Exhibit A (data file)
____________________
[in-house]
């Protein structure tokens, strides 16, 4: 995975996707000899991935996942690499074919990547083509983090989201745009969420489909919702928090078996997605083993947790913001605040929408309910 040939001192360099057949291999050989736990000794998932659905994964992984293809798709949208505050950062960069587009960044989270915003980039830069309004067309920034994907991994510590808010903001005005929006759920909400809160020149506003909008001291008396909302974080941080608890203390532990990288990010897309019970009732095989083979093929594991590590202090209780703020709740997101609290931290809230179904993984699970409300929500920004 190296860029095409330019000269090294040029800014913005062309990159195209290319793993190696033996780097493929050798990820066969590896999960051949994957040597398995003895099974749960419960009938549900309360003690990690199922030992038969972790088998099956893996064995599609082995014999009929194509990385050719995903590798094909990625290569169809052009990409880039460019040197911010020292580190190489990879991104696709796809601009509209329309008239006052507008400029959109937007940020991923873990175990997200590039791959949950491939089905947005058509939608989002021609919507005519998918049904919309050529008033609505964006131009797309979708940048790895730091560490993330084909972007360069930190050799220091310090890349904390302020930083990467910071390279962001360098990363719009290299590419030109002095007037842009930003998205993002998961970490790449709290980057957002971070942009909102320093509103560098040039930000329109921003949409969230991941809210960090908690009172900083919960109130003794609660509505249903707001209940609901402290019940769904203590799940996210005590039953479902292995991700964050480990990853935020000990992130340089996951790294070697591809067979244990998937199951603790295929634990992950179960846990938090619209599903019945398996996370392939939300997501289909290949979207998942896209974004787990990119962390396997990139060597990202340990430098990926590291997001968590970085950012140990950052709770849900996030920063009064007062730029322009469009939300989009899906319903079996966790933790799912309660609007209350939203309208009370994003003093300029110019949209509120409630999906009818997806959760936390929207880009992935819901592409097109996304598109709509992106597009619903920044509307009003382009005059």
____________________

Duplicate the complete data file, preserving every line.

[in-house]
């Protein structure tokens, strides 16, 4: 995975996707000899991935996942690499074919990547083509983090989201745009969420489909919702928090078996997605083993947790913001605040929408309910 040939001192360099057949291999050989736990000794998932659905994964992984293809798709949208505050950062960069587009960044989270915003980039830069309004067309920034994907991994510590808010903001005005929006759920909400809160020149506003909008001291008396909302974080941080608890203390532990990288990010897309019970009732095989083979093929594991590590202090209780703020709740997101609290931290809230179904993984699970409300929500920004 190296860029095409330019000269090294040029800014913005062309990159195209290319793993190696033996780097493929050798990820066969590896999960051949994957040597398995003895099974749960419960009938549900309360003690990690199922030992038969972790088998099956893996064995599609082995014999009929194509990385050719995903590798094909990625290569169809052009990409880039460019040197911010020292580190190489990879991104696709796809601009509209329309008239006052507008400029959109937007940020991923873990175990997200590039791959949950491939089905947005058509939608989002021609919507005519998918049904919309050529008033609505964006131009797309979708940048790895730091560490993330084909972007360069930190050799220091310090890349904390302020930083990467910071390279962001360098990363719009290299590419030109002095007037842009930003998205993002998961970490790449709290980057957002971070942009909102320093509103560098040039930000329109921003949409969230991941809210960090908690009172900083919960109130003794609660509505249903707001209940609901402290019940769904203590799940996210005590039953479902292995991700964050480990990853935020000990992130340089996951790294070697591809067979244990998937199951603790295929634990992950179960846990938090619209599903019945398996996370392939939300997501289909290949979207998942896209974004787990990119962390396997990139060597990202340990430098990926590291997001968590970085950012140990950052709770849900996030920063009064007062730029322009469009939300989009899906319903079996966790933790799912309660609007209350939203309208009370994003003093300029110019949209509120409630999906009818997806959760936390929207880009992935819901592409097109996304598109709509992106597009619903920044509307009003382009005059």